Film: Stoner hero Kal Penn returns from duty
If anyone is recession proof, it’s probably Kal Penn. After only five years in Hollywood, the New Jersey native landed a leading role in the stoner comedy “Harold & Kumar Go To White Castle.”
“It tanked at the box office,” says Penn, eight years and two sequels later. “So we were like, ‘Oh, man, OK. Well, I guess this was fun. It was nice to meet you …’ and then, three months later, it comes out on DVD and suddenly starts picking up all this steam.”
Most of the movie roles Penn took in between sequels were less successful, and it took getting past a stereotypical villain job on “24” to land a more satisfying, regular part on “House, M.D.” But after a season and a half of what a million actors would kill to get, Penn left to take a job in the new presidential administration, as an associate director in the Office of Public Engagement.
Penn — who served under his birth name, Kalpen Modi — spoke recently at Bellarmine University about community service. “It was for the ‘Do Something’ initiative, which encourages folks to get involved on a community level, whether it’s art or volunteerism, or just doing something other than complaining about what other people aren’t doing.”
Penn’s job in the White House called on him to serve as a liaison to “young Americans, the arts, and Asian-American and Pacific Islander communities,” and the 34-year-old self-described “nerd” enjoys engaging with others. After his lectures, Penn says, “Q&A is always fun. I don’t like to talk at folks for very long; I hated that when I was in college.”
Penn claims to not be fully clear on why people have been so interested in his career moves. “It’s not a unique story at all … It’s not uncommon for people to take a break from the private sector to serve as political appointees. You’ve got doctors and lawyers and professors and people that are serving this president, they’ve served past presidents; they do it for a year or two, or four, or eight years, and then go back to what they were doing before.”
Penn’s “Kumar” contract required him to take a leave from D.C. last year to film the Christmas-themed movie, now in theaters, which uses 3-D. “The 3-D is cool, there are a couple of explosions, and the special effects are awesome, but they’re not action movie special effects,” he says. “What people like about Harold and Kumar is their relatability, so, to put on 3-D glasses, you feel like you’re on the couch with them or you’re in these insane situations. It’s so cool to see. I was wondering when we started, ‘Is this a 3-D gimmicky thing?’ But I thought it was awesome.”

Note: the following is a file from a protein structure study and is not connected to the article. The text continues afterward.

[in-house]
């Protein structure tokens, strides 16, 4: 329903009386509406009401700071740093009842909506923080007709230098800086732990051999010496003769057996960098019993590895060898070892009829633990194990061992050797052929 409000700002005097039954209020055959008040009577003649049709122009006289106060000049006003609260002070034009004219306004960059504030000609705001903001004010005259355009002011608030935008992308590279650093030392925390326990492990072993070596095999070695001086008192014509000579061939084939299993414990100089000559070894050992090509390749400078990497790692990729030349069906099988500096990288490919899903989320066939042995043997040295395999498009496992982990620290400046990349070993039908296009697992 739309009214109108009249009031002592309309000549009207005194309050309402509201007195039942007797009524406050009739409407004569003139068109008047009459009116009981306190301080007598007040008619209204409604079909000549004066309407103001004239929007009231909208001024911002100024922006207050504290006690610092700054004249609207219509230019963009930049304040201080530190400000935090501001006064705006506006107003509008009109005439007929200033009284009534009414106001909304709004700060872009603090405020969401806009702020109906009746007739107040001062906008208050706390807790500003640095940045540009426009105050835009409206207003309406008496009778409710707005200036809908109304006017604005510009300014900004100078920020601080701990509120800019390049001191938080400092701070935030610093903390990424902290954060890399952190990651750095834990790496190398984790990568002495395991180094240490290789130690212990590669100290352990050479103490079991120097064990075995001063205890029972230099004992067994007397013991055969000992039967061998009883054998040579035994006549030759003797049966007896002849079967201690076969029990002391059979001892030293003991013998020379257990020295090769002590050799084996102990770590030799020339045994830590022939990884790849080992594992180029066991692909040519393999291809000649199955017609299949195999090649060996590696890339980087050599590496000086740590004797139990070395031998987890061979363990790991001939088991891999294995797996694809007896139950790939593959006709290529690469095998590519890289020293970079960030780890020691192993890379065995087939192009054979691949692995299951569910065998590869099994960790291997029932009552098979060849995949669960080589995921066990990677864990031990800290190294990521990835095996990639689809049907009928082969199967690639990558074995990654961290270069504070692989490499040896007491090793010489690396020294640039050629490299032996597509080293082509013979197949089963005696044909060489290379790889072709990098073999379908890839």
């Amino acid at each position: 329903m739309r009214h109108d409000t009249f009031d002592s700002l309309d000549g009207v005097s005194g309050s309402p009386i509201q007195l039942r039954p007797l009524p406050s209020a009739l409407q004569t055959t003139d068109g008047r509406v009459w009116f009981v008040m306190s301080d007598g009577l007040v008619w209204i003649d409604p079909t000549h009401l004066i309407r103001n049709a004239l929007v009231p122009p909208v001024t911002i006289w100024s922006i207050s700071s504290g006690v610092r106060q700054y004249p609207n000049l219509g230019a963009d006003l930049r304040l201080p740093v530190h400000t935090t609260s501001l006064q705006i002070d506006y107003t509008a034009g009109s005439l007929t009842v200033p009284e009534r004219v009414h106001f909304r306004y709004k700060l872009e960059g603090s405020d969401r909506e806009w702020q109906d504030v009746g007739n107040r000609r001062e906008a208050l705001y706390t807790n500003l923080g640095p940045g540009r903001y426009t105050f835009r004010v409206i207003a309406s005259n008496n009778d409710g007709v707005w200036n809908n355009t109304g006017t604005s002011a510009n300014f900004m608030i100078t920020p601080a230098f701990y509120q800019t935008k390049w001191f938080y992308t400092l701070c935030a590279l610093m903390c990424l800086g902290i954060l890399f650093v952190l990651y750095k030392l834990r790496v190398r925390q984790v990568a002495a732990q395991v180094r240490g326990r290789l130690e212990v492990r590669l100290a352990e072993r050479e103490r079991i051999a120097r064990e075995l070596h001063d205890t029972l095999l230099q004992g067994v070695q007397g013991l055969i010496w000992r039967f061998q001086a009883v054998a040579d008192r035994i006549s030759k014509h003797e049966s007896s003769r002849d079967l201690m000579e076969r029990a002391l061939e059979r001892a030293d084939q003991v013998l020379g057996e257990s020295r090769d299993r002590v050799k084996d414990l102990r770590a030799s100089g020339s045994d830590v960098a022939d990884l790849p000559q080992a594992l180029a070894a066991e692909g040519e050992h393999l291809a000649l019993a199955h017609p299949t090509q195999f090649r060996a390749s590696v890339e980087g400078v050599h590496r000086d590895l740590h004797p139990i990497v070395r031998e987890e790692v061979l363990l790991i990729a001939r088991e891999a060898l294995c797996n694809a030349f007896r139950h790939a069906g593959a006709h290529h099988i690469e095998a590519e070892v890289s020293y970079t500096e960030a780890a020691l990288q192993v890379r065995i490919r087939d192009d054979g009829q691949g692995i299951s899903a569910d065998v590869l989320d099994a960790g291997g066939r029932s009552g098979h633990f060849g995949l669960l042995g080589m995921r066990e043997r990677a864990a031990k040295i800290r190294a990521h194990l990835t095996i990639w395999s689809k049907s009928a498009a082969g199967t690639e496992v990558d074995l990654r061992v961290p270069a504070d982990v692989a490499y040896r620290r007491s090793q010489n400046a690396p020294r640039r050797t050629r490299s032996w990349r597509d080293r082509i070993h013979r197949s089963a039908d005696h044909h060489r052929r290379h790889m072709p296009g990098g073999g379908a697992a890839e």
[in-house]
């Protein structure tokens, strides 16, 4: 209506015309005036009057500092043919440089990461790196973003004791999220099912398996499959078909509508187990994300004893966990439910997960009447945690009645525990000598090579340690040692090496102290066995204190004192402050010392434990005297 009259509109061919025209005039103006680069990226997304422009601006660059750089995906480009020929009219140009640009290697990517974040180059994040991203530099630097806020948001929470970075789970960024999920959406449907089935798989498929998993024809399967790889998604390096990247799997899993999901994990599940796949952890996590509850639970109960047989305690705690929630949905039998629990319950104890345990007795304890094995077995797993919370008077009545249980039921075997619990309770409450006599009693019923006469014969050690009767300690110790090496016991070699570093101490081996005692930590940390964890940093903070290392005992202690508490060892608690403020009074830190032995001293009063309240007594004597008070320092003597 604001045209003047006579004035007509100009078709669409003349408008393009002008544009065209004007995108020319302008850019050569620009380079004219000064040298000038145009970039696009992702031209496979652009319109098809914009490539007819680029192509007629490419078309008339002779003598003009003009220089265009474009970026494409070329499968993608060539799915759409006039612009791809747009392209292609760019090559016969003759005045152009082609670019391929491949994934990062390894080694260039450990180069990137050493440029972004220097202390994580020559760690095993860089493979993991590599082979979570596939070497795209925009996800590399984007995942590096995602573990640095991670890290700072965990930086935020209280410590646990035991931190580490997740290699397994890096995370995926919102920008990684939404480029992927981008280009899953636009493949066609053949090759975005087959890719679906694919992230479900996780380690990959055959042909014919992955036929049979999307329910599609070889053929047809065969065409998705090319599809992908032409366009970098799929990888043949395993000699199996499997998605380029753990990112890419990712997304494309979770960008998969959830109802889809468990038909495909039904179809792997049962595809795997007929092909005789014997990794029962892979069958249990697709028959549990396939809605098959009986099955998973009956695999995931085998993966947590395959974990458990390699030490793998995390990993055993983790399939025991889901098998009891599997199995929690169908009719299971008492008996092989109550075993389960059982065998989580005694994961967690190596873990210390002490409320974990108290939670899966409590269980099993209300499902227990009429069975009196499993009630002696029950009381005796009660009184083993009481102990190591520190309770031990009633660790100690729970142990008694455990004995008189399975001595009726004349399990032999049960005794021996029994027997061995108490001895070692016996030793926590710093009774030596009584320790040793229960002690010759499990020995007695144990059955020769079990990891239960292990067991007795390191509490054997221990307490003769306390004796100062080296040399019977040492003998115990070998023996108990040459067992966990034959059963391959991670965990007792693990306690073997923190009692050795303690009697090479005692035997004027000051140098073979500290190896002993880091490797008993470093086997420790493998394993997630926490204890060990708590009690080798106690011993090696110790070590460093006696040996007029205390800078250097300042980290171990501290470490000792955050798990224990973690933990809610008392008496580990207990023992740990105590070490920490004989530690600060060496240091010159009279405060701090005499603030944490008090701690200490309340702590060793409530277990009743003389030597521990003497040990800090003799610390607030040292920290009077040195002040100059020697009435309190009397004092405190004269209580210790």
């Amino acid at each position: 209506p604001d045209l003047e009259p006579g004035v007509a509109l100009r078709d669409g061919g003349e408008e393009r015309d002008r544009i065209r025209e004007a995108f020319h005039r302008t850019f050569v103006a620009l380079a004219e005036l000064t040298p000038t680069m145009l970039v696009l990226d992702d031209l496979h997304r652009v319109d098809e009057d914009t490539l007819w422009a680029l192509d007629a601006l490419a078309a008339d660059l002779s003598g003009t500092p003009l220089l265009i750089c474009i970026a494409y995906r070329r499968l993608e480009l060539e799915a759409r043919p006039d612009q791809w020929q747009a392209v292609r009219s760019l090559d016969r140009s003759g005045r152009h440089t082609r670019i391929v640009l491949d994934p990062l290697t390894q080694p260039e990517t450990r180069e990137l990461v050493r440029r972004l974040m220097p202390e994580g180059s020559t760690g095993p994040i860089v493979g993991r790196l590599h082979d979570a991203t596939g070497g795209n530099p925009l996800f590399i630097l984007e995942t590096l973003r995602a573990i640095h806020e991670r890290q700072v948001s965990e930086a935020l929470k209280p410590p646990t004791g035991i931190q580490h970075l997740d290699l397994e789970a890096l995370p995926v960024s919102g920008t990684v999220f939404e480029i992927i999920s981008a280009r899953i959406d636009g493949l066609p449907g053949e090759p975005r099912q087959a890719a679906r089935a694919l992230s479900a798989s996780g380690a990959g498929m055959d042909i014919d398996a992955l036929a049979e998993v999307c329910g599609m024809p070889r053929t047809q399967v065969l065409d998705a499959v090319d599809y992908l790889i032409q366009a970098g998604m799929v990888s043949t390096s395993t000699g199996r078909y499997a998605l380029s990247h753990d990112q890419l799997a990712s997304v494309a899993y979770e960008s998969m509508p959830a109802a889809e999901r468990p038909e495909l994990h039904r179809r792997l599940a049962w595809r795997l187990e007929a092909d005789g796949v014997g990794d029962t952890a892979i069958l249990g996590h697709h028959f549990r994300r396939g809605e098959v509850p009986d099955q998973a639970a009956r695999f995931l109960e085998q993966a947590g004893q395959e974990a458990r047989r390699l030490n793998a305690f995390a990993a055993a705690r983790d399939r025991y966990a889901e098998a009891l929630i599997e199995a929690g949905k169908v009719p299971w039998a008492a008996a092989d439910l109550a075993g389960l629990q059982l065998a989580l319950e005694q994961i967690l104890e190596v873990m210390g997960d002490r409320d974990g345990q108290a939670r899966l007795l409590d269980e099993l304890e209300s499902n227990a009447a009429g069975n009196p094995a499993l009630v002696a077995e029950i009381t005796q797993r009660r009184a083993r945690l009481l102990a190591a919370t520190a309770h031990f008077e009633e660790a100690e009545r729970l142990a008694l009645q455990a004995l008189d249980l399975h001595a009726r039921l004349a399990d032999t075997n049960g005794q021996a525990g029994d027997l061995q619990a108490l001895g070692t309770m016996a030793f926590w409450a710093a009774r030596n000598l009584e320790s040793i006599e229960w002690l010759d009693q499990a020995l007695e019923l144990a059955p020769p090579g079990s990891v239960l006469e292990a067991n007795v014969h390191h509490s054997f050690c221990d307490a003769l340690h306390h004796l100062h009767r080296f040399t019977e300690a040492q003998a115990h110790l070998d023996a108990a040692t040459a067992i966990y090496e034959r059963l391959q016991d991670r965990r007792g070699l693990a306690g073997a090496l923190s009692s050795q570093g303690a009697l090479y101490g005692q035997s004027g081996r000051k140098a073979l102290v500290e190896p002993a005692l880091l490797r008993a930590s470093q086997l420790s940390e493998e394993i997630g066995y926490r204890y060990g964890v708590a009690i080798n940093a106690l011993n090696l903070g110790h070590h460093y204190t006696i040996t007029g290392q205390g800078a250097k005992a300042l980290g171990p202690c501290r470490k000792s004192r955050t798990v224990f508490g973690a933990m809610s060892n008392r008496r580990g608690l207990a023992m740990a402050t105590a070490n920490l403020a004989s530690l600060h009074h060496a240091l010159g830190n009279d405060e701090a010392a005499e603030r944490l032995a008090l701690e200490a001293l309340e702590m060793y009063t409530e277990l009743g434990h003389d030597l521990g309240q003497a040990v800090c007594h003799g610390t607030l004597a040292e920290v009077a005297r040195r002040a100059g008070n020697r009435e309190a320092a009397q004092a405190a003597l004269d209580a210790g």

He has also returned to TV, appearing this season with “Kumar” series co-star Neil Patrick Harris on “How I Met Your Mother.” Up next, if all goes well, will be a new comedy series starring and developed by Penn for NBC’s Thursday night lineup.
“I was so excited — it’s what every actor would want to do: ‘Wouldn’t it be cool to develop my own show?’ I love ‘30 Rock’ and ‘The Office’ and ‘Parks and Recreation,’ that kind of stuff, so I’m working with them on developing a workplace comedy. To me, what I love about the ‘Harold and Kumar’ movies is that those guys could have looked like anybody, could’ve been from anywhere, it just so happened they looked like (co-star) John (Cho) and I, and are from New Jersey.”
Penn’s idea is to set the series at the U.N., most similar in tone to “Parks and Recreation” but moved to the middle of New York’s most diverse mini-world.
“I think what it should focus on, in order to be funny, is everyday situations. Regardless of what office you work in, there’s always beef between people, or somebody’s got a crush on somebody else — whether you’re at the U.N. or you’re working at Walmart, office politics are always very similar. Hopefully we can riff off of the diversity of the characters, but (tackling racial issues) definitely wasn’t a hidden desire.”
The setting also incorporates another favorite topic. “They’re all public servants, in some capacity, and that’s kind of neat. I don’t think we’re ever going to do plotlines on the Arab-Israeli Conflict,” Penn laughs, “but something like the International Year of Rice, I’ve always been fascinated by — like, how does something like that actually happen? How do 198 countries decide that this is going to be the International Year of Rice instead of solving another issue? I think it’ll be more that kind of stuff.”